Pasties are obviously the original easy to eat anywhere food. These ones are different though - instead of the crust being pastry, it's made from bread dough so really, I guess, they may be technically more like a calzone. But we're not Italian and the filling is definitely British so pasty, it most definitely is. When I first saw the recipe for this, I was intrigued and had to try them out. I'm really glad I did. The result is much lower in fat than a conventional pasty - the original recipe says there are about 350 calories per portion when a standard pasty is more like 500 calories.

This is also quite an economical recipe as none of the ingredients are expensive. Don't get really cheap sausages or they'll just be greasy - I bought some Waitrose essential pork sausages for less than £1 and when cooked, they lost hardly any fat, so they are a decent but inexpensive option. I've tweaked the original recipe somewhat and provide you options for making the dough. In addition, I think the filling only needs one tin of baked beans as I'm always left with quite a lot of filling (or I'm stingy with it but I don't think so) but feel free to add a second tin if you really think it needs it.

Finally, if you wanted to spice these up a bit, I think a dash of Worcester sauce, Tabasco, chilli powder or curry powder would all work well. I reckon also you could vary the cheese for a bit of variety.

These pasties were our tea tonight - Thursday after school is a whirl of activities with Missy Woo having ballet, and Monkey having football so these are great as we can eat in shifts and if I've got my act together, I don't have to do any cooking.

Sausage, Bean & Cheese Pasties
Makes 12

Ingredients

500g/1b 2oz pack bread mix or dough made from 500g/1b 2oz flour
8 sausages or 500g/1lb 2oz sausagemeat
1 420g/15oz can of baked beans
140g/5oz cheddar, grated (we like mature)
1 egg, beaten

1. First, make your dough. Either make up the bread mix according to the packet instructions or use your favourite bread recipe and leave to rise. Alternatively, make the dough in the breadmaker using the dough options.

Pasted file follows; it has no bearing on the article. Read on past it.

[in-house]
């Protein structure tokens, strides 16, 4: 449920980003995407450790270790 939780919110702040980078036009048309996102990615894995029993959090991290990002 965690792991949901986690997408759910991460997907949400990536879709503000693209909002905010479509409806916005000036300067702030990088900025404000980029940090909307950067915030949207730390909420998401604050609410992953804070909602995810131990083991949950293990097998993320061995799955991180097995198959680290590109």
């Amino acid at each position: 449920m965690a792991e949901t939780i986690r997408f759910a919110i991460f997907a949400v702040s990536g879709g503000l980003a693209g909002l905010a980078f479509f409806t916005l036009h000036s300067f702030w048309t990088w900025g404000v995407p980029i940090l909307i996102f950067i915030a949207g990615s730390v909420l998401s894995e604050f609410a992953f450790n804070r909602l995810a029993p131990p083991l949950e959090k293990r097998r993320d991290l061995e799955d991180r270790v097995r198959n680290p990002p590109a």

2. Whilst that is rising or working in your breadmaker, make your filling. Skin the sausages and roll into about 6 to 8 small meatballs per sausage. Heat a large frying pan and brown the little meatballs, in batches if the pan is too crowded. Drain off any excess fat before returning all of them to then and adding the tin of beans. If you're going to add anything to spice it up, do so now. Stir to combine the filling thoroughly then take the pan off the heat to cool whilst you deal with the dough. 

3. When the dough is ready, heat the oven to 200C/180C fan/gas 6 and grease 2 or 3 large baking sheets well. I find I need to tip the dough out onto a workshop to relax the dough slightly for 10-15 mins before using but you may find different. I also think dough from a breadmaker needs a bit of knocking back as there seem to be lots of big bubbles by this stage. 

4. Divide the dough into 12 pieces. Keep the other pieces of dough covered with a tea towel or oiled cling film whilst you roll each piece out into a circle about 17cm/7 in in diameter. I find this a bit challenging so don't worry too much if they won't roll out to that size - the important thing is that they don't tear. 

5. Fill each circle (I fill as I go, you can roll them all out first if you like) with a scoop of the filling and a scattering of cheese. You'll need to put the filling to one side so that you can make the proper D shape that pasties are, but leaving the edge clear. Fold the rest of the dough over, pressing the edges together to seal and crimp together. I find that rolling the edges round makes the most effective seal. Transfer to the oiled baking sheet. You can keep them covered if you like but I find it makes no difference. 

6. Once all the pasties are made, brush with some beaten egg and place in the oven. Cook for 15-20 minutes until they are looking all golden and have risen nicely. Remove from oven and cool slightly on a wire rack. They can be eaten warm or cold. They also freeze well - cool well and freeze on a covered tray. Transfer to a freezer bag once fully frozen and seal. They defrost overnight in a fridge or 4-5 hours at room temperature. They can be reheated in a hot oven for about 10 minutes until piping hot.


(PS If you don't seal well, the cheese will leak out of crust as shown above!)

Thursday, 19 May 2011

My Fitness Story... - Nigel

My contributor this week is Nigel, who is one of my Twitter followers. Quite coincidentally, he lives in the village in Buckinghamshire that I lived in before I moved to Lancashire, but we didn't live there at the same time. Nigel is a photographer and runs not one but two photography businesses. He's written today about his experience of his fitness programme that he started after Christmas and the benefits to his health.